Again, what are you talking about? Android development happily upgrades to the latest version of Kotlin without any trouble. Porting Studio? What? Do you even understand anything about any of these matters?
My point is simply that Android development today has zero dependencies on Java but you seem to have a thick chip on your shoulder and determined to spew toxic bile at Java and its ecosystem, while feeling some vague hate at Google in general.
I have zero interest in this debate, have fun tilting at these windmills.
Stating otherwise just proves that you don't know Java.
Android Studio and the complete Android toolchain runs on top of a JVM implementation, as the JVM moves forward, JetBrains will be forced to update InteliJ to take advantage of newer JVM versions, which will force Google to update all their Android development environment.
Just for kicks they are already being forced to do this,
Again, another proof of total lack of knowledge regarding Android
Toxic bille at Java?!?
Quite the contrary, I love Java since 1996 that is my third pillar alongside .NET and C++, what I completely hate is that Google played a Microsoft move with their flavor of Android Java (aka Google's J++), helped Sun going bankrupt withering them the revenue stream from Java deployments on Android, didn't bother to rescue Sun hoping that it would close doors without a hiss, now with its Android Java forces Java developers to create special versions of their libraries tailored to Android, and has a bunch of Silicon Valley fanboys supporting their damaging actions to the Java eco-system.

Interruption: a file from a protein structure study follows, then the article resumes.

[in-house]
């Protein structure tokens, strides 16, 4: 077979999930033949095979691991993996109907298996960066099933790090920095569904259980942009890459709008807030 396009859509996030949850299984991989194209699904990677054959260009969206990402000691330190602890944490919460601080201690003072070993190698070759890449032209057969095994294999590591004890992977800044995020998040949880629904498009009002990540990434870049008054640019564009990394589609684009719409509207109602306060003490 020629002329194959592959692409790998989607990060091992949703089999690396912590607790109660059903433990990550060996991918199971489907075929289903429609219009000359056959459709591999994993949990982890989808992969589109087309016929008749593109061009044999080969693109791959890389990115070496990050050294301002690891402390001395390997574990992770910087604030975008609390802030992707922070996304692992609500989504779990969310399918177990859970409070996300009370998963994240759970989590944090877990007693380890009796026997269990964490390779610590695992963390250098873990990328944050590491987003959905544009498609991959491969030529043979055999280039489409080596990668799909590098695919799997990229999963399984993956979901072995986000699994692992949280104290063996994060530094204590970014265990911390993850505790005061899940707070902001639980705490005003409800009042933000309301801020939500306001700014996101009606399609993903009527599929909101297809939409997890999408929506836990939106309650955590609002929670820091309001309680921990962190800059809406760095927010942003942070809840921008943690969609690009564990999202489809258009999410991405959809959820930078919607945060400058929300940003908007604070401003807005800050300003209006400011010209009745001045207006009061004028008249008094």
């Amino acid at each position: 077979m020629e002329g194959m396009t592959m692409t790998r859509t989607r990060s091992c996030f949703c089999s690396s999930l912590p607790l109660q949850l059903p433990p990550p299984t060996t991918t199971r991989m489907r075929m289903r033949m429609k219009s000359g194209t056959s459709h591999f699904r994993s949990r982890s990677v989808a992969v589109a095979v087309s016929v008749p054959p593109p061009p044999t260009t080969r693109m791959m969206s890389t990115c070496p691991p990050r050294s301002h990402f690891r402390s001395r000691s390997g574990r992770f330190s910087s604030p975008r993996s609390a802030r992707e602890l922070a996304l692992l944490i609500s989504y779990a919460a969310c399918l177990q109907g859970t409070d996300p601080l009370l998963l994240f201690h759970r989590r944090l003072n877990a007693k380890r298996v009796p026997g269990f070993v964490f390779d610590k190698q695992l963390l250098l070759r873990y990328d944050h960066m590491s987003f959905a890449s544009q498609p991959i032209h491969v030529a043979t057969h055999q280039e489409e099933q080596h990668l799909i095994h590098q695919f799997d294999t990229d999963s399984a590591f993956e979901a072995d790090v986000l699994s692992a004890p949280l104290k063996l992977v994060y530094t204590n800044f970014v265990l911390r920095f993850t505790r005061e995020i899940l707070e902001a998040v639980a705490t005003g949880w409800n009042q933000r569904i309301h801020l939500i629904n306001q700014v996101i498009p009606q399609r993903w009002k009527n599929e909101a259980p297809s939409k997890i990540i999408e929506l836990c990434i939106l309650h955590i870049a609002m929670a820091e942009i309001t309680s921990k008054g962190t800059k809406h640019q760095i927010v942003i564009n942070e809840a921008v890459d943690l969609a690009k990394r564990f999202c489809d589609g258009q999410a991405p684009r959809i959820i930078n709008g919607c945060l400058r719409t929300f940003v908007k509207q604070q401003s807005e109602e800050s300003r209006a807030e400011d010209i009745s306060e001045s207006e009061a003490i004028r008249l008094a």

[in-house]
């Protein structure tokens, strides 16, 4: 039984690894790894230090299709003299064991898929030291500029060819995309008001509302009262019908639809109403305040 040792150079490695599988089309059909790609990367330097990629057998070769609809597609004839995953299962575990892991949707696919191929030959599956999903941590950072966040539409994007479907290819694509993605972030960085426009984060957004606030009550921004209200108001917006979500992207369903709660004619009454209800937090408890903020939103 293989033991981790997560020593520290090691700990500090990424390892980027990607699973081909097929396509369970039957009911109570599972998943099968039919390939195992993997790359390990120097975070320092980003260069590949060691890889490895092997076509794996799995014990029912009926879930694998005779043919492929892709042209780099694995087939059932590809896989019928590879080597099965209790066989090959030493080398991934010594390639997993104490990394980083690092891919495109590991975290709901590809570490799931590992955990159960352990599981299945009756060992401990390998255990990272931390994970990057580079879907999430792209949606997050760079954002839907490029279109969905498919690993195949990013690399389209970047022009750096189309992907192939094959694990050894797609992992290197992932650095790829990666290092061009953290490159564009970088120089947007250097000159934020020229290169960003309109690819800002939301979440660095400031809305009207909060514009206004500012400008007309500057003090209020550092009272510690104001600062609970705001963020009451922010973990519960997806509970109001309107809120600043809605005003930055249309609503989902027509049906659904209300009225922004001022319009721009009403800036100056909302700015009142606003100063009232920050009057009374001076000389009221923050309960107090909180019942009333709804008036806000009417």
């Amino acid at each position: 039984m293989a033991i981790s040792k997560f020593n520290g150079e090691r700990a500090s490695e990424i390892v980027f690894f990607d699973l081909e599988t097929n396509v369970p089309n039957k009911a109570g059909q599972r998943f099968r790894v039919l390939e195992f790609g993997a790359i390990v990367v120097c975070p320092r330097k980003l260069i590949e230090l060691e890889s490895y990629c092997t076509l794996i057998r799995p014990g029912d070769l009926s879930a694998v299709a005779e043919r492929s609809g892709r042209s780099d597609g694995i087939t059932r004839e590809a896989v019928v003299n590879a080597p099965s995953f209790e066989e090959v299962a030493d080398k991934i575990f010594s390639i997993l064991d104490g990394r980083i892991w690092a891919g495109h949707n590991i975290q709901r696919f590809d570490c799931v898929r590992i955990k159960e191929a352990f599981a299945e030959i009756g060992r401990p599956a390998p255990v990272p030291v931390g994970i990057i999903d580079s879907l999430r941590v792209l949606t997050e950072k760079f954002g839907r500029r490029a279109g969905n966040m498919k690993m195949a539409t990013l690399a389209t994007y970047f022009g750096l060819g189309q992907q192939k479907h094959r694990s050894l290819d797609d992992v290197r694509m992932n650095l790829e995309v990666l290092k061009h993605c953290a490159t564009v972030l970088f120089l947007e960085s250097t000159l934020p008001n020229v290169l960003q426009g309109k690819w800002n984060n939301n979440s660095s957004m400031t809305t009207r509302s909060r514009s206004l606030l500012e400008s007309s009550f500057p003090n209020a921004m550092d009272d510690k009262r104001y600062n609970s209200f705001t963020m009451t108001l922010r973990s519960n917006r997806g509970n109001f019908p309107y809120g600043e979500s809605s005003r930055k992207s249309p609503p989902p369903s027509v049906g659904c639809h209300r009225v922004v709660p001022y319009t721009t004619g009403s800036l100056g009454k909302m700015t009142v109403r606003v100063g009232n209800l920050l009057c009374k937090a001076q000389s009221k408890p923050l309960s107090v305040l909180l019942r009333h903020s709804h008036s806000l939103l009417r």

What were again your apps on Play Store?
That's not really fair. The point of the Erlang language was its novel and opinionated approach to concurrency. Java wasn't trying to be like Erlang, it was trying to lure programmers by having significant similarities to C/C++.
But when it comes to remote debugging, and more specifically, a general "I want to understand what is happening in production", the ability to attach a REPL, alongside your tools, is amazing. I can insert a breakpoint, sure (if I for some reason built my production instance with debug info), but just as easily (without any debug info compiled in!), and more usefully, I can query actor state, mailboxes, etc, fire a message to a process to see what happens, etc...all the things you'd get with a REPL running locally in your dev environment, basically. Do stuff like query for internal state for a process, then call a function with it to see what happens to the data, all in isolation from the normal execution flow (since immutable data gives you a degree of safety to actually run that live code, with copies of the live data, and see what happens). I can even remotely load new code, if I want, effectively allowing me to deploy a hotfix without taking the node down. And I can do all of this in prod. All of this is, of course, super dangerous, but with great power etc etc.